It seems to me you’ve got a three-way conflict: Between your own faith, the faith of your wife, and the teaching and practice of the Church. There are three ways the conflict could be resolved: (1) you accommodate yourself to your wife by becoming Catholic, thus removing the separation between you; (2) your wife accommodates herself to you by becoming Protestant, thus removing the separation between you; (3) have the Church accommodate itself to you and your wife by allowing you to receive communion, thus removing any need for anyone to convert.

    I can’t help it, it just strikes me as presumptuous (I don’t want to say arrogant), that of the three options the only one acceptable to you is the third: You and your wife should stay exactly as you are, while the Church should change. In fact of the three parties involved, the only one towards whom you have expressed any blame for its refusal to change, is the Church. Is no blame due to yourself or your wife?

    It’s the Martin Luther attitude all over again: People should not submit to the Church, rather the Church should bend and adapt to people who don’t want to change themselves. But the Catholic attitude is the opposite: It’s we who submit to the Church, not vice versa — which is why Luther had to go. It’s this highly un-Catholic attitude of yours that makes me, personally, quite alarmed at the prospect of your receiving communion: In reality your attitude is emphatically not in communion with that of the Church.

    • Joel says:

      The directives in Saskatoon DO allow for reception on major feast days such as “Easter, Pentecost, and Christmas” See section 20, here subsection C under “Interchurch marriages.” This is all in consultation with the local pastor, not the bishop.

      I do not live in the Saskatoon diocese, but that does not mean my diocese cannot benefit from the wisdom of another diocese. The dioceses are in communion with one another, are they not? I do hope for a change in my diocese if these directives do not yet exist. Change is possible. For example there was a time when these pastoral considerations did not exist in the Diocese of Saskatoon, and now they do. I hope the same for my Diocese.

      I start with the presumption that “The Church” includes the Roman Catholic Church, but that it is larger than the Roman Catholic Church. Therefore, again from my perspective, it is not accurate to say Protestants left “The Church.” They left communion with a particular manifestation of the church and yet remained “The Church.” This is a matter upon which you and I simply disagree.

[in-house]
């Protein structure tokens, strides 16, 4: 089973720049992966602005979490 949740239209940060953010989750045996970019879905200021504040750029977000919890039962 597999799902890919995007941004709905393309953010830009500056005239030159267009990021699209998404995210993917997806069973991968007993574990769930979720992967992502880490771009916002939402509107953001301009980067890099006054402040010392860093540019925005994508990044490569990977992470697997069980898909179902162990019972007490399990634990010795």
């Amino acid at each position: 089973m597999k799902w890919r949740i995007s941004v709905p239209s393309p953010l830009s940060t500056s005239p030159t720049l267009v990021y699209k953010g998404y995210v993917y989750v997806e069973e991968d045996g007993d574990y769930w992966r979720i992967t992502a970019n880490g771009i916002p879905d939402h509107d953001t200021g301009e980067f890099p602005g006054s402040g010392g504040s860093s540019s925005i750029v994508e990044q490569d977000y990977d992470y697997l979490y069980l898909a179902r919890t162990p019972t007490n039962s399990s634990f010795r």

This is what makes me Protestant (and I am okay with that): I believe the Roman Catholic Church is in grave error in the matter of a closed communion table and is outright disobedient of Paul’s exhortation to not permit divisions at the Eucharist (see 1 Cor 11). That is why in my tradition, and when I celebrate communion, I invite all baptized Christians – who have examined their worthiness to do so – to receive. Because the feast does not belong to a particular manifestation of the church (i.e. The Roman Catholic Church alone) but it belongs to the entire Body of Christ (i.e. including those not in communion with Rome).

      A further note on Canon 844.4 – a Protestant minister is not available to administer the sacrament while he or she is in a Catholic mass. Therefore, even though I am a Protestant minister, I am not available to myself to serve myself in the Catholic mass with my wife. So, the condition of “a minister of my own tradition” does not apply.

      The “grave need” which the Diocese of Saskatoon has recognized is the grave need of a husband and wife to feed their sacramental marriage with Eucharistic food. The absence of which I believe starves Christian inter-church marriages.

  6. Agellius says:

    I stand corrected in terms of the major feast days. Regarding consulting the pastor and not the bishop, yes that’s true, in Saskatoon it’s not necessary to consult the bishop since the bishop has already issued guidelines and given permission provided those guidelines are met. But if you don’t live in that diocese, and your diocese has not issued similar guidelines, then you do have to get permission from the bishop of your diocese, per Canon 844.